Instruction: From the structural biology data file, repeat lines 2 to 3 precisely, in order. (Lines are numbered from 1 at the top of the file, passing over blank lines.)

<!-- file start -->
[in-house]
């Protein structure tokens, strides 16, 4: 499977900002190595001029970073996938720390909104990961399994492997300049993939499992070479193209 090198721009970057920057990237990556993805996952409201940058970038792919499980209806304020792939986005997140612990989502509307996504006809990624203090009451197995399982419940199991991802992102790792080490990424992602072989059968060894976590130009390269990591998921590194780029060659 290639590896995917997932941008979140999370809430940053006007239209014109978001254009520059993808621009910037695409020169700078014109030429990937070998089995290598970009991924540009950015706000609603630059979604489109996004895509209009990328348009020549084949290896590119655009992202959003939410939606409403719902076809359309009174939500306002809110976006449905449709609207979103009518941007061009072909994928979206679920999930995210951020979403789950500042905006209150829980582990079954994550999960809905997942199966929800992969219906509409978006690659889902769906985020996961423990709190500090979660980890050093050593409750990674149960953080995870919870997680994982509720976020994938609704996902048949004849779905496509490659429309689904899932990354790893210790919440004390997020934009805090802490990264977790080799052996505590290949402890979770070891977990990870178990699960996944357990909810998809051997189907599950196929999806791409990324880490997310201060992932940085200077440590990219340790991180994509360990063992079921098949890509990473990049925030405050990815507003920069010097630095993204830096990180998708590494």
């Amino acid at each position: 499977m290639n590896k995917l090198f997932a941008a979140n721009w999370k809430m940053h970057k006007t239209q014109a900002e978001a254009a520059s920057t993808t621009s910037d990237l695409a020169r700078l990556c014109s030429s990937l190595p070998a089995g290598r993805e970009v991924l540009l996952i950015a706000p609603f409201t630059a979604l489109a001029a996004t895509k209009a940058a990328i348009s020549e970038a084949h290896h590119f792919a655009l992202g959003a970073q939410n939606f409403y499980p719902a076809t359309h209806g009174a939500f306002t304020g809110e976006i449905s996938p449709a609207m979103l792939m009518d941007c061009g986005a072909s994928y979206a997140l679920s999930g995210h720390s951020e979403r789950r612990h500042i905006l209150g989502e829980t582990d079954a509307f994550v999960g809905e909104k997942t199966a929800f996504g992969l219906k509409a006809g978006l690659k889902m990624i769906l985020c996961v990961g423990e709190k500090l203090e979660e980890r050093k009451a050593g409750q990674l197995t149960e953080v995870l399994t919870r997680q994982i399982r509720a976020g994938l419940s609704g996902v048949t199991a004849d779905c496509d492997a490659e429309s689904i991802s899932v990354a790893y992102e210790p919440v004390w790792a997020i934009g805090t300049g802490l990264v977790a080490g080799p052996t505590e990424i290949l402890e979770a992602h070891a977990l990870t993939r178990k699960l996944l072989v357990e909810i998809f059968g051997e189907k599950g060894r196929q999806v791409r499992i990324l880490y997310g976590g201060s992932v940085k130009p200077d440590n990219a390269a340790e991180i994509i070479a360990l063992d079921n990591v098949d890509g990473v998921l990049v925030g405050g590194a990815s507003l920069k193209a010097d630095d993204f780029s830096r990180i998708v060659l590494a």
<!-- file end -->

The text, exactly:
């Protein structure tokens, strides 16, 4: 499977900002190595001029970073996938720390909104990961399994492997300049993939499992070479193209 090198721009970057920057990237990556993805996952409201940058970038792919499980209806304020792939986005997140612990989502509307996504006809990624203090009451197995399982419940199991991802992102790792080490990424992602072989059968060894976590130009390269990591998921590194780029060659 290639590896995917997932941008979140999370809430940053006007239209014109978001254009520059993808621009910037695409020169700078014109030429990937070998089995290598970009991924540009950015706000609603630059979604489109996004895509209009990328348009020549084949290896590119655009992202959003939410939606409403719902076809359309009174939500306002809110976006449905449709609207979103009518941007061009072909994928979206679920999930995210951020979403789950500042905006209150829980582990079954994550999960809905997942199966929800992969219906509409978006690659889902769906985020996961423990709190500090979660980890050093050593409750990674149960953080995870919870997680994982509720976020994938609704996902048949004849779905496509490659429309689904899932990354790893210790919440004390997020934009805090802490990264977790080799052996505590290949402890979770070891977990990870178990699960996944357990909810998809051997189907599950196929999806791409990324880490997310201060992932940085200077440590990219340790991180994509360990063992079921098949890509990473990049925030405050990815507003920069010097630095993204830096990180998708590494």
């Amino acid at each position: 499977m290639n590896k995917l090198f997932a941008a979140n721009w999370k809430m940053h970057k006007t239209q014109a900002e978001a254009a520059s920057t993808t621009s910037d990237l695409a020169r700078l990556c014109s030429s990937l190595p070998a089995g290598r993805e970009v991924l540009l996952i950015a706000p609603f409201t630059a979604l489109a001029a996004t895509k209009a940058a990328i348009s020549e970038a084949h290896h590119f792919a655009l992202g959003a970073q939410n939606f409403y499980p719902a076809t359309h209806g009174a939500f306002t304020g809110e976006i449905s996938p449709a609207m979103l792939m009518d941007c061009g986005a072909s994928y979206a997140l679920s999930g995210h720390s951020e979403r789950r612990h500042i905006l209150g989502e829980t582990d079954a509307f994550v999960g809905e909104k997942t199966a929800f996504g992969l219906k509409a006809g978006l690659k889902m990624i769906l985020c996961v990961g423990e709190k500090l203090e979660e980890r050093k009451a050593g409750q990674l197995t149960e953080v995870l399994t919870r997680q994982i399982r509720a976020g994938l419940s609704g996902v048949t199991a004849d779905c496509d492997a490659e429309s689904i991802s899932v990354a790893y992102e210790p919440v004390w790792a997020i934009g805090t300049g802490l990264v977790a080490g080799p052996t505590e990424i290949l402890e979770a992602h070891a977990l990870t993939r178990k699960l996944l072989v357990e909810i998809f059968g051997e189907k599950g060894r196929q999806v791409r499992i990324l880490y997310g976590g201060s992932v940085k130009p200077d440590n990219a390269a340790e991180i994509i070479a360990l063992d079921n990591v098949d890509g990473v998921l990049v925030g405050g590194a990815s507003l920069k193209a010097d630095d993204f780029s830096r990180i998708v060659l590494a």